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Bureaucrat is to replace Raul Castro as Cuban President



HAVANA – A 57-year-old bureaucrat will take the place of Raul Castro as Cuba's president on Thursday, while a government run by a single family for six decades will try to shut down the country protect long-term survival of one of the last communist states in the world

Members of the National Assembly voted on Wednesday the nomination of Miguel Mario Diaz-Canel Bermudez as the only candidate for president. The result will not be officially announced until Thursday morning, but it's already clear that the Assembly approves all executive claims with a margin of 95 percent or more.

The 86-year-old Castro will continue to remain chairman of the Communist Party, referred to by the Constitution as "the superior leader of society and the state". He remains the most powerful person in Cuba until further notice.

His departure from the presidency is nevertheless a symbolically charged moment for a country that has been under the absolute rule of a family since the revolution – first by revolutionary leader Fidel Castro and a decade ago by his younger brother.

Raul Castro faces biological reality but is still active and apparently healthy. The Chancellor resigns as President to guarantee that new politicians can maintain the power of the government among the younger generations in the face of economic stagnation, the aging population and growing disappointment.

"I like to stick to the ideas of President Fidel Castro because he has done a lot for the people of Cuba, but we need a rejuvenation, especially in business," said Melissa Mederos, 21 years old schoolteacher. "Diaz-Canel has to work hard on the economy because people have to live a little better."

Most Cubans know their first vice-president as an uncharismatic personality, who until recently has maintained such a low public profile that it virtually did not exist. This picture changed slightly this year as the state media increasingly focused on Diaz-Canel's public appearances, including last month's remarks to the press, which contained his promise to better cater for the Cuban government.

Relationship between the government and the people here, "he said after voting for members of the National Assembly." The lives of those who are elected must focus on dealing with people, listening to people, their problems

Diaz-Canel officially became known as the supreme communist party in the province of Villa Clara, a post corresponding to the governor, and people describe him as a hard-working, modestly-living techno-striker seeking improvement He became Minister of Higher Education in 2009 before becoming Vice President

In a video from a Communist Party meeting that inexplicably became publicity last year, Diaz-Canel brought a number of orthodox positions Expressing independent media and labeling of some European embassies But he has also defended academics and bloggers who have become targets of hardliners who dissuade him to be a potential advocate for more openness in a near-intolerant system or criticism. International observers and Cubans will scrutinize every move he makes after taking office.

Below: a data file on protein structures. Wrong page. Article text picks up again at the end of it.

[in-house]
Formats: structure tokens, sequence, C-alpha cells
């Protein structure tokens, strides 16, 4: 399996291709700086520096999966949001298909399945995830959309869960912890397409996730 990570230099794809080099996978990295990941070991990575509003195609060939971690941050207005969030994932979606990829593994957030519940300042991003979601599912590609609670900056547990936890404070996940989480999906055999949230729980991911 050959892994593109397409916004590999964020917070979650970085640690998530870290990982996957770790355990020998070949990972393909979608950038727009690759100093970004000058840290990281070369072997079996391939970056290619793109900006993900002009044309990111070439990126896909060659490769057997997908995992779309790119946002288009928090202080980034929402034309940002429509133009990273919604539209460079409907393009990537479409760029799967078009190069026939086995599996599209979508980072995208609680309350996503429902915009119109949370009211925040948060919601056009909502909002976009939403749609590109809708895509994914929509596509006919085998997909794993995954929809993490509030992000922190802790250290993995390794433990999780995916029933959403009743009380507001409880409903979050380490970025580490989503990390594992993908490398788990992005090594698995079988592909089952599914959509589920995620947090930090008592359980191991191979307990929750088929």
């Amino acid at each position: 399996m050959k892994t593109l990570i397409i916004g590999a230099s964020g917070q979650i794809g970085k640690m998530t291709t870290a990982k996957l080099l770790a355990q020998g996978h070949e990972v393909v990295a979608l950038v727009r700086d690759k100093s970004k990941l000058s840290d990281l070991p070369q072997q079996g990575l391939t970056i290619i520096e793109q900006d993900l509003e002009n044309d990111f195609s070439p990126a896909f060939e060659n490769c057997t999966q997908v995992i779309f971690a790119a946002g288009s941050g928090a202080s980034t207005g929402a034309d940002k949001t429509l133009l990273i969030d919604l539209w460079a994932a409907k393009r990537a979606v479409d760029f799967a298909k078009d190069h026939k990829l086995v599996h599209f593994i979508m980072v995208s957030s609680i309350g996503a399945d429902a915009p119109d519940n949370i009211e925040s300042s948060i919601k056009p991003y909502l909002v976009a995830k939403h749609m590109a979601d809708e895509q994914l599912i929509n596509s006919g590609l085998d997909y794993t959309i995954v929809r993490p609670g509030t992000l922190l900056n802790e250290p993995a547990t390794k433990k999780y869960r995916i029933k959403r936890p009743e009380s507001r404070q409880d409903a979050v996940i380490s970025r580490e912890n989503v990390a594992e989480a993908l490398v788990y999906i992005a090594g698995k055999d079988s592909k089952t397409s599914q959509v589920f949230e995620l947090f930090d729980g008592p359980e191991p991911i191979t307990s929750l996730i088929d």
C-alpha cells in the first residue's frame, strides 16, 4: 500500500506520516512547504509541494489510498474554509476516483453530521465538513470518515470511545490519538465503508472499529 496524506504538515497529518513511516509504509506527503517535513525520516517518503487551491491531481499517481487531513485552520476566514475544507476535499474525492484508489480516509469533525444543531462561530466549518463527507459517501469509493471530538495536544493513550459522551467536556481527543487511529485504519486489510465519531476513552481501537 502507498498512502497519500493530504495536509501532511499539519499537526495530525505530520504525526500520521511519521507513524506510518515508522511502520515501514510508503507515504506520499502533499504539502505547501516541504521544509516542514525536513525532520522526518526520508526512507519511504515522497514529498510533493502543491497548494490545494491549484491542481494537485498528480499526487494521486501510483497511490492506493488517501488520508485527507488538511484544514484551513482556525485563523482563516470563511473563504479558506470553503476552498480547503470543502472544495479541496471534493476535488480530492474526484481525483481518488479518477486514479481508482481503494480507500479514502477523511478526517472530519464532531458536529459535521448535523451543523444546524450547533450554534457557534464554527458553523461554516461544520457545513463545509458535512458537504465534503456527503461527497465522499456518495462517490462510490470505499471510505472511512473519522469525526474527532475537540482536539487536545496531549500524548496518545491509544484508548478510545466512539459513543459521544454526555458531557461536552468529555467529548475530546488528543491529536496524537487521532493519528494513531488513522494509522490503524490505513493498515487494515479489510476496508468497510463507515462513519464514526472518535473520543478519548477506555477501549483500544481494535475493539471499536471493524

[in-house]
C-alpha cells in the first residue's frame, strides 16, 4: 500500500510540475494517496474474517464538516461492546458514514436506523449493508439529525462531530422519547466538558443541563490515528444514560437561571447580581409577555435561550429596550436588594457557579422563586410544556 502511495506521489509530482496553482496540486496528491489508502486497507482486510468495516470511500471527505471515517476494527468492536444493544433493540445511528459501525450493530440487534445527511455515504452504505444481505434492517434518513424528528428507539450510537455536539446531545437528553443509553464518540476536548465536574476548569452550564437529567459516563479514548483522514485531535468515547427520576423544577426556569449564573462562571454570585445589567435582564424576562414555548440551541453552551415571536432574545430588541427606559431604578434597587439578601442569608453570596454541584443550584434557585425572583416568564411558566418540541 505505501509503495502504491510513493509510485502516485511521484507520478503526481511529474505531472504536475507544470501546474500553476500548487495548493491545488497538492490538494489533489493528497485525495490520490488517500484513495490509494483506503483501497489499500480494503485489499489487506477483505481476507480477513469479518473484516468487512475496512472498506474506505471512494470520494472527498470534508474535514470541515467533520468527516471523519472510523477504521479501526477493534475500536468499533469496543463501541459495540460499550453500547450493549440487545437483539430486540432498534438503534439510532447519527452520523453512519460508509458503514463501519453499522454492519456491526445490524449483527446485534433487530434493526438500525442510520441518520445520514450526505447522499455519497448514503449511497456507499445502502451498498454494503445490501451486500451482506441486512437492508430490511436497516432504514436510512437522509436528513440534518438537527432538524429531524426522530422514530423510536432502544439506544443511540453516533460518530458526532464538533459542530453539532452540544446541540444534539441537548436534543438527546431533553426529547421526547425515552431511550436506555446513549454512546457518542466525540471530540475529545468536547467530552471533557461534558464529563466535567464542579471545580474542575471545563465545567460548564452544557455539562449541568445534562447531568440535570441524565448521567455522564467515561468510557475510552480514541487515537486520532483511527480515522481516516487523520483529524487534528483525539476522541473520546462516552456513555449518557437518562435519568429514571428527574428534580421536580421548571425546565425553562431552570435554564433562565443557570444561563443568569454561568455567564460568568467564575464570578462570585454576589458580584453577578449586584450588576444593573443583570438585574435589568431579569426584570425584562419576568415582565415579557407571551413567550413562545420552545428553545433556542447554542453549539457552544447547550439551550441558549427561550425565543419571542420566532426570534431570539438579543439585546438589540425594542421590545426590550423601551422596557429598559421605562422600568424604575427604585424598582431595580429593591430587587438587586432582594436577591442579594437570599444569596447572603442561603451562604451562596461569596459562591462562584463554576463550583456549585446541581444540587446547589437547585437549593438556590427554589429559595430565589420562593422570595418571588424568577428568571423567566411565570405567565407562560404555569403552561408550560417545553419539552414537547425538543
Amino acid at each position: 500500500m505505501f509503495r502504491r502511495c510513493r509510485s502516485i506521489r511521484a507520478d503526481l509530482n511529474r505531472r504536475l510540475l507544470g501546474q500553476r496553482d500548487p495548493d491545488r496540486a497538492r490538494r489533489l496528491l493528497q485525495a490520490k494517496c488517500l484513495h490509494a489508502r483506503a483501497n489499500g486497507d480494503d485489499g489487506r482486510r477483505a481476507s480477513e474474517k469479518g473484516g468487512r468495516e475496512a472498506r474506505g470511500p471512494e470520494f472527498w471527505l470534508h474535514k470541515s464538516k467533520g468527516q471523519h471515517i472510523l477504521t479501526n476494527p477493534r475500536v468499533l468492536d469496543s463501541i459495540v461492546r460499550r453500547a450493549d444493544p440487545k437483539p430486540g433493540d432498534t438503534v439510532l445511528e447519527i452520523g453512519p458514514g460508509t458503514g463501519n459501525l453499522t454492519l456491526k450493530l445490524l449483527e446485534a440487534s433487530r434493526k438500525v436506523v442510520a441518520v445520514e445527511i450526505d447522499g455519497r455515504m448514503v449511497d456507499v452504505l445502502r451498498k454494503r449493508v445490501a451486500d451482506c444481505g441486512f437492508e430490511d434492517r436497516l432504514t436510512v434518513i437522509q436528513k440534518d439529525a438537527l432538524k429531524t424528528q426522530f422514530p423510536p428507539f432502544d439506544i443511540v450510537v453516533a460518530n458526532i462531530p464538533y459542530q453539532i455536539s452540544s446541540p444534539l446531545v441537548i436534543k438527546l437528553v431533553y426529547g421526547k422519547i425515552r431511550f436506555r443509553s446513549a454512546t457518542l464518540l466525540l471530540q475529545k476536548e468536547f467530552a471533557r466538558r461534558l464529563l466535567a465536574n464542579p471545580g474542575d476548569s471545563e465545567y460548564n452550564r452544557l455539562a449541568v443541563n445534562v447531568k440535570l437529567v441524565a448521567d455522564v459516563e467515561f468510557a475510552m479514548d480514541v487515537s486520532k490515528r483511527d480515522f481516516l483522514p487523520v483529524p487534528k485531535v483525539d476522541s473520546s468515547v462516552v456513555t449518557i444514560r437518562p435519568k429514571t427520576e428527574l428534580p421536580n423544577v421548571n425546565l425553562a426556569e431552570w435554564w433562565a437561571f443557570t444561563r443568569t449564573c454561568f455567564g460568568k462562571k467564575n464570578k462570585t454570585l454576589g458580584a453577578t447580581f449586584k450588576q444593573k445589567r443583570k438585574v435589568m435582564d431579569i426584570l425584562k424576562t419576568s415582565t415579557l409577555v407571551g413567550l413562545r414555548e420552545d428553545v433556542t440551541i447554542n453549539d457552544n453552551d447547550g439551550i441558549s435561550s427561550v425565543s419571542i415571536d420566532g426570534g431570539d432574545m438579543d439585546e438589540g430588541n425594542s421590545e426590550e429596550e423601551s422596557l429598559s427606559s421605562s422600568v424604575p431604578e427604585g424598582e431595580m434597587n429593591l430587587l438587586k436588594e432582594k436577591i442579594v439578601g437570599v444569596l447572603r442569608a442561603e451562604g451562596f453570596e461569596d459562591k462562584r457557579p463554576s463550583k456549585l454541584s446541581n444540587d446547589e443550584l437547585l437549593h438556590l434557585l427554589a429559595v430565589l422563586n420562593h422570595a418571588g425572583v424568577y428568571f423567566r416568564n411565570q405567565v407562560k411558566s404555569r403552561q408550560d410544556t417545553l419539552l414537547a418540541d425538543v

Two years after taking over his sick brother in 2006, Castro launched a series of reforms that will expand Cuba's private sector to nearly 600,000 people, allowing citizens greater freedom of movement and access to information. He has failed to repair the generally unproductive and highly subsidized state-owned enterprises that, along with a Soviet-style bureaucracy, employ three out of four Cubans. State salaries averaged $ 30 per month, forcing workers to work to feed their families, and are often dependent on corruption or remittances from relatives abroad.

Castro's steps to open up the economy have largely been frozen or undone of wealth by the new entrepreneurial class in a country that has officially dedicated itself to the equality of its citizens.

"I do not want to see a capitalist system, hopefully it will not come here, but we need to fix the economy," said Roberto Sanchez, a 41-year-old construction worker. "I would like more opportunity to buy a car and have some possessions."

As was the case in the parliamentary elections in Cuba, all leaders elected on Wednesday were selected by a commission appointed by the government. Ballots offer only the option of approval or rejection, and candidates generally receive more than 95 percent of the votes in their favor.

The candidacy committee also nominated six other vice presidents of the State Council, Cuba's highest government body. Only an 85-year-old Ramiro Valdez was one of the revolutionaries who fought with the Castros in the eastern mountains of the Sierra Maestra in the late 1950s.

The state media went full swing on Wednesday with a single message: Cuba's system continues to be the face of change. Commentators on state television and the Internet provided detailed explanations of why Cuba's one-party politics and socialist economy are superior to multiparty democracy and free markets, and assured the Cubans that despite some new faces at the top, no fundamental changes took place. [19659024] "It is up to our generation to give continuity to the revolutionary process," said Jorge Luis Torres, member of the Assembly, a councilor from the central province of Artemisa, who appeared to be in his 40s. "We are a generation born after the revolution whose responsibility drives the fate of the nation."

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Associated Press author Ben Fox contributed to this report.

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